## Please discribe mole and how it works!

I don't know what mole is and I read a lot of answers, is it like a dozen of atom, or is it like a unit, like meter?or is it something else?
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 A mole is a unit that quantifies 6.022 x 10^23 of a particular element, molecule, or particle. so if you had a mole of dogs, you would have 6.022 x 10^23 dogs, more than enough to cover the surface of the world! A more likely example is if you had a mole of hydrogen atoms; you would then have 6.022 x 10^23 hydrogen atoms. So you are correct in the analogy of it being a "dozen" of something, only it happens to represent about 10^22 times more than a dozen.
 What does that do, say a mole of hydrogen atoms, what is the purpose of the mole? What can a mole of hydrogen atom achieve? And does it have anything to do with atomic number of hydrogen?

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## Please discribe mole and how it works!

 Quote by Tonywryip What does that do, say a mole of hydrogen atoms, what is the purpose of the mole? What can a mole of hydrogen atom achieve? And does it have anything to do with atomic number of hydrogen?
It's just a way to count large numbers of atoms. It's sometimes easier to work with 3 moles of helium, than 18x1023 atoms of helium.
 What about Avogadro number's, is that the same as mole? And my dad said that mole connects the molecular world to our world(the bigger one), is that true, if it is, how is it true?
 O, and how do you quote ?

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 Quote by Tonywryip What about Avogadro number's, is that the same as mole? And my dad said that mole connects the molecular world to our world(the bigger one), is that true, if it is, how is it true?
It's the constant that is defined as the number of atoms in a Mole of a substance. It has no actual connection between our world and the quantum world, just a mathematical one. It can be used as a scaling factor for certain things. See here for more: http://en.wikipedia.org/wiki/Avogadro_constant

 Quote by Tonywryip O, and how do you quote ?
Click the "Quote" button at the right side of whatever post you want to quote.
Or click the "Multi Quote" button next to each post you want to quote and then hit "New Reply" at the bottom of the thread.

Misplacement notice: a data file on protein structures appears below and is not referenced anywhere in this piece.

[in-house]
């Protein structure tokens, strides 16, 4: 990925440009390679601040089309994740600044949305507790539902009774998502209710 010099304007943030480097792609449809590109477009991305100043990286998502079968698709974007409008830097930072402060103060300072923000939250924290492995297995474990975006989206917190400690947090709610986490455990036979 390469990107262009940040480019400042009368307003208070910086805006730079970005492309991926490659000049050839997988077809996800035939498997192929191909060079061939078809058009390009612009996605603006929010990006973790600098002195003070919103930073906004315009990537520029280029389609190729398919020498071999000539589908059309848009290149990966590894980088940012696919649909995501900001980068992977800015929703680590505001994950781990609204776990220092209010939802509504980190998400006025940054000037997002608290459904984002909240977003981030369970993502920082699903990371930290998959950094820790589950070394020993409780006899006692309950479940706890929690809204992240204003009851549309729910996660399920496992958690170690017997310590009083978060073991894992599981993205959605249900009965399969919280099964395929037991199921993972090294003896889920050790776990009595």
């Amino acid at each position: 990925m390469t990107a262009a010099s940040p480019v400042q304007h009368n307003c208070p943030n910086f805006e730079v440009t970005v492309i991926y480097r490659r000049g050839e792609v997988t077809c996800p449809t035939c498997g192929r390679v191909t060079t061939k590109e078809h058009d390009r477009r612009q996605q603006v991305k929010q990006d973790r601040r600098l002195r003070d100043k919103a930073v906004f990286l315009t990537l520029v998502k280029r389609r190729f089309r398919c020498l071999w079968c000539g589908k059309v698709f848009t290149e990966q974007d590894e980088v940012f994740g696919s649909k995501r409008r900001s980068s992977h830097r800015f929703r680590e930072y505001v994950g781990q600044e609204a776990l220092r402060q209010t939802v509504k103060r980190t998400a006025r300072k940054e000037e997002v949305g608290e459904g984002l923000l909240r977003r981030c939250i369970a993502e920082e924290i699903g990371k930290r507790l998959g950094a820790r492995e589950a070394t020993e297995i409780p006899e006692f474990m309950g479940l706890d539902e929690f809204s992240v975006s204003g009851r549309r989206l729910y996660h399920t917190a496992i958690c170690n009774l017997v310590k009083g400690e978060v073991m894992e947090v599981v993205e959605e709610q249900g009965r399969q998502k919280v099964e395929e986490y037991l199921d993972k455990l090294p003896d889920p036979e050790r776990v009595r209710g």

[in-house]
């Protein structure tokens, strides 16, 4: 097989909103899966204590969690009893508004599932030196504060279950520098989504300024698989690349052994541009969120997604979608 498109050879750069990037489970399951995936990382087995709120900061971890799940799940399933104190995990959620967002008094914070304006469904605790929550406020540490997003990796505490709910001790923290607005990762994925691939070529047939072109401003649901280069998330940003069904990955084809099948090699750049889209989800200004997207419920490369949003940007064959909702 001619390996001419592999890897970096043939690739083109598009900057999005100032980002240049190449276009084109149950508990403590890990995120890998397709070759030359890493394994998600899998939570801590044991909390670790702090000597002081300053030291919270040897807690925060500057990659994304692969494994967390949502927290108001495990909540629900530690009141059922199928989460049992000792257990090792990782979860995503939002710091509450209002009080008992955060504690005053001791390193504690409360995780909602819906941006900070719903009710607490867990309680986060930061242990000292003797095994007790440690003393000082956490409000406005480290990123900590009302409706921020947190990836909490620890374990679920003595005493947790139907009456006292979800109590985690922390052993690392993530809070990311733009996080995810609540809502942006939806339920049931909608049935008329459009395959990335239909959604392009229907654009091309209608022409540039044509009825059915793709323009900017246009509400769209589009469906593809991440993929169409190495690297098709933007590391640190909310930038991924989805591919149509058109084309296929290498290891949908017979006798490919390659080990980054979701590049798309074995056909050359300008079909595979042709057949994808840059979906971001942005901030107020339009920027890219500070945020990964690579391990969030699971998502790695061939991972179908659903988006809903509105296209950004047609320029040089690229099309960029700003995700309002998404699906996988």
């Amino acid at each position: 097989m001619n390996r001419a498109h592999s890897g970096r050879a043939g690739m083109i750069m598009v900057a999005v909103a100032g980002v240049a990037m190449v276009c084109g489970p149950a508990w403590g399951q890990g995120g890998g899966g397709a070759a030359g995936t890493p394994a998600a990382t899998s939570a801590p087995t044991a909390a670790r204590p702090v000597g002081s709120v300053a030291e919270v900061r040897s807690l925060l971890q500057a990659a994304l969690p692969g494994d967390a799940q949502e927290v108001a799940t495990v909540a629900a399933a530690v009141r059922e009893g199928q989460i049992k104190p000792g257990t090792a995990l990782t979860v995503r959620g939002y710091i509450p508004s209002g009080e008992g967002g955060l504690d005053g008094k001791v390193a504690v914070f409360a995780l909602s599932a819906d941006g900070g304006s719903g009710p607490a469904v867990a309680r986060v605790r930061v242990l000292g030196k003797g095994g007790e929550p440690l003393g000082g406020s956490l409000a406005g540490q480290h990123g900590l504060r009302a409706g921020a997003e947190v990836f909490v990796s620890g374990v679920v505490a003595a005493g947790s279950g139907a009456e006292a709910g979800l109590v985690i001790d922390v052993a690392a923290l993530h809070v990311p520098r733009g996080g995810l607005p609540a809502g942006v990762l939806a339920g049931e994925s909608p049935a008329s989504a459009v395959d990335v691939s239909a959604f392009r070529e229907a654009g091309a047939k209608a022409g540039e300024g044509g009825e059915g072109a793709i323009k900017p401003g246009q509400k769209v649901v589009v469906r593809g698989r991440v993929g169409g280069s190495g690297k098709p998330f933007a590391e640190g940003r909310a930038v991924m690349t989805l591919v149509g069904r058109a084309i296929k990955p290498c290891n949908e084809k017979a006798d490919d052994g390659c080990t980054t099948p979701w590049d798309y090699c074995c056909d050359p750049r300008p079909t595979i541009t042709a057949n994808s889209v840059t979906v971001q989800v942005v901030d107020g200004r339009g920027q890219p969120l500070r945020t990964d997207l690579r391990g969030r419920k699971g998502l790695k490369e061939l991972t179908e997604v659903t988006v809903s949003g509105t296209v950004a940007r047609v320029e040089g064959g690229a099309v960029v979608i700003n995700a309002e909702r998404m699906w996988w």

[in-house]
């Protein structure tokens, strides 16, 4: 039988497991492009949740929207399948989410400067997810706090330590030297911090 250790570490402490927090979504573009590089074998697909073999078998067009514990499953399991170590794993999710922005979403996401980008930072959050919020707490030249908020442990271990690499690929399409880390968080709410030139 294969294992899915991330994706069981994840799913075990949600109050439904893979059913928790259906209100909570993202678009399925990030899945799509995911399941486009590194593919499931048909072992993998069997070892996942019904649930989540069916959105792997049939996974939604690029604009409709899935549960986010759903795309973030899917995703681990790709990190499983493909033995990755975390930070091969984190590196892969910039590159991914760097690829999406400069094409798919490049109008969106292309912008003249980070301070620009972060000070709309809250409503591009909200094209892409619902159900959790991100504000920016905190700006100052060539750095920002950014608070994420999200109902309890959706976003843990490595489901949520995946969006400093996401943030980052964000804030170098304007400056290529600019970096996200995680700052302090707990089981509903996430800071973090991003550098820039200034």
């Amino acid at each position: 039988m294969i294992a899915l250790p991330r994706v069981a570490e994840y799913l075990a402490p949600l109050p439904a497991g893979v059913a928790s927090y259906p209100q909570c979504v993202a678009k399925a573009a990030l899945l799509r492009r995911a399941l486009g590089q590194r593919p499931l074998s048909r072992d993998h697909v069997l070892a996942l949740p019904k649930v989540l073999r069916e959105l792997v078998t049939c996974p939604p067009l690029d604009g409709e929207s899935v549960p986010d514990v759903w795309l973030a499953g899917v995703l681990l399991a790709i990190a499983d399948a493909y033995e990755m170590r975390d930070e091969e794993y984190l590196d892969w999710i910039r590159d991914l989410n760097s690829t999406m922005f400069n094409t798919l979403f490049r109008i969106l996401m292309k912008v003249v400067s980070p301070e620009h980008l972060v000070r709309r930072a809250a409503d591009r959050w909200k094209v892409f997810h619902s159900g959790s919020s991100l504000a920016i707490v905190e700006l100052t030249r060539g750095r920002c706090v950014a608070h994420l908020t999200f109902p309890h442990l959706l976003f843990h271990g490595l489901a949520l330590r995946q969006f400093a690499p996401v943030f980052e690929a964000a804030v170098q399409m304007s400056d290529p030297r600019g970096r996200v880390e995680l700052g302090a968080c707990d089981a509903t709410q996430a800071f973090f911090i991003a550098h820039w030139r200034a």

It doesn't do anything, it is just a representation of a scaling factor (you know this factor as Avogadro's constant). The reason we like using the mole in equations as opposed to just one particle is that it is simply easier. Easier for measurements and easier for calculations. Since it's early use, however, many relationships have been based off of this scaling factor including Boltzmann's constant and other various relationships. The number of particles per mole was originally based off of how many atoms were in 1 gram of hydrogen. It has since been redefined as the number of atoms in 12 grams of carbon. The mole doesn't depend on atomic number or vice versa. Molecular weight on the other hand is related to the number of grams per mole. I hope that helps.

 Quote by Drakkith It's the constant that is defined as the number of atoms in a Mole of a substance. It has no actual connection between our world and the quantum world, just a mathematical one. It can be used as a scaling factor for certain things. See here for more: http://en.wikipedia.org/wiki/Avogadro_constant Click the "Quote" button at the right side of whatever post you want to quote. Or click the "Multi Quote" button next to each post you want to quote and then hit "New Reply" at the bottom of the thread.
Thank you

 Quote by corvuscrypto It doesn't do anything, it is just a representation of a scaling factor (you know this factor as Avogadro's constant). The reason we like using the mole in equations as opposed to just one particle is that it is simply easier. Easier for measurements and easier for calculations. Since it's early use, however, many relationships have been based off of this scaling factor including Boltzmann's constant and other various relationships. The number of particles per mole was originally based off of how many atoms were in 1 gram of hydrogen. It has since been redefined as the number of atoms in 12 grams of carbon. The mole doesn't depend on atomic number or vice versa. Molecular weight on the other hand is related to the number of grams per mole. I hope that helps.
Thank you

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